3. 3. • Personal rating sites: • Corporate Web sites: Your company, former places of workRepair Your Online ReputationGoal: Identify the nature of the attack and act accordingly.Monitoring the Web won’t prevent an online attack. If you fall victim, don’t panic: Think beforeyou respond. “If it’s an isolated incident, and no one has replied, you might consider lettingsleeping dogs lie,” says Andy Beal. Likewise, Schawbel cautions against rising to the bait: “Ifsomeone is deliberately attacking you for fun, or ‘trolling,’ then leave it alone. They only wantthe attention,” he says.Analyze what’s been said about you. If a blogger has their facts wrong, correct them # mostwill quickly amend their post. If the criticism’s true, apologize using the same medium asthe message. Give people a platform to complain to you where the original complaint wasposted or on your own blog. Your willingness to engage is likely to win over the sceptics. Italso reflects well on your own management style.If the attack on you is a calculated campaign # a post on a blog with a follow-up onTwitter # then take action. If you’re being attacked professionally, you should alert thefollowing:corporate stakeholders, including your boss; the company press officer; and the legaldepartment.Deal with the matter informally first. If you know the identity of your detractor, approachdirectly, offline. “You don’t want to do this in the public domain,” advises Beal.In most cases people will remove the offending item from the blog or forum, but if they don’t,you can consider a more public approach. Be open, constructive, conciliatory, and willingto engage.Try something along these lines: Jim, I’ve already spoken to you about this, andas you know, what you are saying about me is inaccurate. I would like you to remove it.Meanwhile, if anyone out there reading this has any questions, this is how to reach me.If this approach fails and comments against you are defamatory, you may need to speak to alawyer.One more thing: think before you fire off a salvo to a co-worker online. If you need anexample, consider this fairly innocuous Facebook exchange between “Yvonne” and hermanager, “Cheryl.” It takes on a new and unflattering life on Lamebook, a site that highlights“lame and funny” extracts from social networking sites for others to comment on. Hot Tip -3-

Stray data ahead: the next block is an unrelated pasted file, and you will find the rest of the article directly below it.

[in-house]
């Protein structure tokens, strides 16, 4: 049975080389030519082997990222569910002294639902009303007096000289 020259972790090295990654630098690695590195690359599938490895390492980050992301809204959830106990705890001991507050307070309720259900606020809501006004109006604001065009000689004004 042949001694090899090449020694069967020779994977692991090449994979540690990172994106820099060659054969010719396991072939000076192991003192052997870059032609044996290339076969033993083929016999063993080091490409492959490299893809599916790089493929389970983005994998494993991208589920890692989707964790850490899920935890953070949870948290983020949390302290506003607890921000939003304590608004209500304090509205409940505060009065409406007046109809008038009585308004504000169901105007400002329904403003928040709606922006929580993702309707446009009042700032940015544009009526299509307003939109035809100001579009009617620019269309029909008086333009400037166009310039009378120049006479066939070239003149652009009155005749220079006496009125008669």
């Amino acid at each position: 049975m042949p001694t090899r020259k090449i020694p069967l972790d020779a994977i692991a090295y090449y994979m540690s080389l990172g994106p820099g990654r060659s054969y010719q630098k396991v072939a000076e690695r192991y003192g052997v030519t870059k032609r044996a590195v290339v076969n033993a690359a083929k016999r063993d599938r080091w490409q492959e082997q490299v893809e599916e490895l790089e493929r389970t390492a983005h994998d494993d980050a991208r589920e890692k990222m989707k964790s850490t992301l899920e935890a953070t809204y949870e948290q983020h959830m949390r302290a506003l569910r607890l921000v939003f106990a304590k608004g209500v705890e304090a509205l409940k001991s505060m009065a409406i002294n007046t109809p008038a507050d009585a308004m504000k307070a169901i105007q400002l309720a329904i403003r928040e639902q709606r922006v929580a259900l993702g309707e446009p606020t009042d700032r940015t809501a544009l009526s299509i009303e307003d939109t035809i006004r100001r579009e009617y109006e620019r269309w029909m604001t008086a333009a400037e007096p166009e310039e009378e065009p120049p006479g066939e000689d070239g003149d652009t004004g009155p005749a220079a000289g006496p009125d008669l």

4. 4. Dont Mix Business and Leisure Online Use separate social networking options for work and play # Facebook for your friends and LinkedIn for professional contacts, for example. That way, a personal spat is less likely to spill over into your professional life. “Post a short explanation, saying: ‘I use this site for X or Y,’” suggests Tiger Two’s Nancy Williams. And, obvious as it may sound, you don’t have to accept everyone’s invitation to join your network.Protect Your Online ReputationGoal: Insulate yourself against attacks and build a brand that reflects theprofessional you.So weve discussed the cure, what about prevention? The answer lies in building andmaintaining your online brand. That way, any negative commentary is not the only news aboutyou. “If those negative associations occur,” says John Purkiss, co-author of Brand You. “Youwant people to think, “‘Well, that’s absolutely out of character.’” You’ll put the burden of proofon your attackers.The first step is to effectively “buy up” all the online property in your name. Whether or notyou’re active on Twitter, LinkedIn, or have plans to set up a Wordpress or Typepad blog, it isworth setting up accounts in each.It is a defensive maneuver that, at the very least, stops someone else owning and,,, and so on.Next, identify advocates and encourage them to point to you online. That may mean writing aLinkedIn recommendation, a mention on their blog, or simply a link.The more relevant the people with whom you’re linked, the stronger your “link equity” #and the more likely you’ll appear on the first page of a Google search. Plus “it’s a lot easierto respond if you have a community to rally around you,” says Nancy Williams, founder ofU.K.-based online reputation specialists Tiger Two.Be proactive. Offer to blog and write articles about your specialist subjects for onlinepublications that hit your current and future business associates. Earn a reputation as a“player” in your field. Get your name out there. Essential Ingredients -4-
  5. 5. Getting to Grips with SEO If you want the positive to push out the negative on page one of Google, learn about search engine optimisation (SEO), the art of increasing the search engine traffic to your site or profile. Some good places to start: • 23 Strategies to Improve Your Website Traffic • How to Improve Your Link Popularity Purkiss has one last suggestion. If you are the author of your own downfall, try copying scandal-hit 1960s politician John Profumo, whose humiliating exit from politics was followed by a lifetime of philanthropy. Applying a 21st century twist to the Profumo Principle, Purkiss says: “Do lots of good stuff until the bad stuff is pushed to page six of Google.”Copyright © 2009 CBS Interactive, Inc. All Rights Reserved. -5-